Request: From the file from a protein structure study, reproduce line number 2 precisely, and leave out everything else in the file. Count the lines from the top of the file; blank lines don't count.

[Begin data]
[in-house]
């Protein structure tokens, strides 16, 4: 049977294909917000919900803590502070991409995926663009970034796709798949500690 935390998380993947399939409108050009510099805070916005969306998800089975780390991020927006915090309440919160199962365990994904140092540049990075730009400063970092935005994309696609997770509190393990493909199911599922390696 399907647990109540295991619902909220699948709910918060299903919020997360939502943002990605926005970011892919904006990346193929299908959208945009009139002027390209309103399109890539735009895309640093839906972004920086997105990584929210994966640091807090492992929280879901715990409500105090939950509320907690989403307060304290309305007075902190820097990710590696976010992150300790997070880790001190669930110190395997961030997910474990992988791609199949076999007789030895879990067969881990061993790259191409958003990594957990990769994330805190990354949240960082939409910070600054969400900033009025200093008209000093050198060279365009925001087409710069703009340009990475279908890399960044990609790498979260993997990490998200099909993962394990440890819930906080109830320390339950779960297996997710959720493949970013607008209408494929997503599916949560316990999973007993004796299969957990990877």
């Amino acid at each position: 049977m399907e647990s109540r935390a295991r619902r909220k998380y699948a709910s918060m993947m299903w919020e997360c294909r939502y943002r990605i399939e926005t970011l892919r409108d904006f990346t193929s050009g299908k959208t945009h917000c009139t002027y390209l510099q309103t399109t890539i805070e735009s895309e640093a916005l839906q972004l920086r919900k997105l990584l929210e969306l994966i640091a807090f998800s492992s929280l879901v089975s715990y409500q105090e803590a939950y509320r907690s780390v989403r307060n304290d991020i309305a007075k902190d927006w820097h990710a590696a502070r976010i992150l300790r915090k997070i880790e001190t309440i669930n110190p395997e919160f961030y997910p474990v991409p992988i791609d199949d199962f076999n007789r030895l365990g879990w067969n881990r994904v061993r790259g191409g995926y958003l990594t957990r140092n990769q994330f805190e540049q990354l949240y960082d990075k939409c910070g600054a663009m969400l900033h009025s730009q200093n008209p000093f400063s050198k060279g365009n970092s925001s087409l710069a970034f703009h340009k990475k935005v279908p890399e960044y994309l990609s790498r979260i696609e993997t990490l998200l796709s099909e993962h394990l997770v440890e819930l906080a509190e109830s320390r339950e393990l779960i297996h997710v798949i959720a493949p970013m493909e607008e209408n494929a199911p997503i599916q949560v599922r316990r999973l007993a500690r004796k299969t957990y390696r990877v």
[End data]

């Protein structure tokens, strides 16, 4: 049977294909917000919900803590502070991409995926663009970034796709798949500690 935390998380993947399939409108050009510099805070916005969306998800089975780390991020927006915090309440919160199962365990994904140092540049990075730009400063970092935005994309696609997770509190393990493909199911599922390696 399907647990109540295991619902909220699948709910918060299903919020997360939502943002990605926005970011892919904006990346193929299908959208945009009139002027390209309103399109890539735009895309640093839906972004920086997105990584929210994966640091807090492992929280879901715990409500105090939950509320907690989403307060304290309305007075902190820097990710590696976010992150300790997070880790001190669930110190395997961030997910474990992988791609199949076999007789030895879990067969881990061993790259191409958003990594957990990769994330805190990354949240960082939409910070600054969400900033009025200093008209000093050198060279365009925001087409710069703009340009990475279908890399960044990609790498979260993997990490998200099909993962394990440890819930906080109830320390339950779960297996997710959720493949970013607008209408494929997503599916949560316990999973007993004796299969957990990877």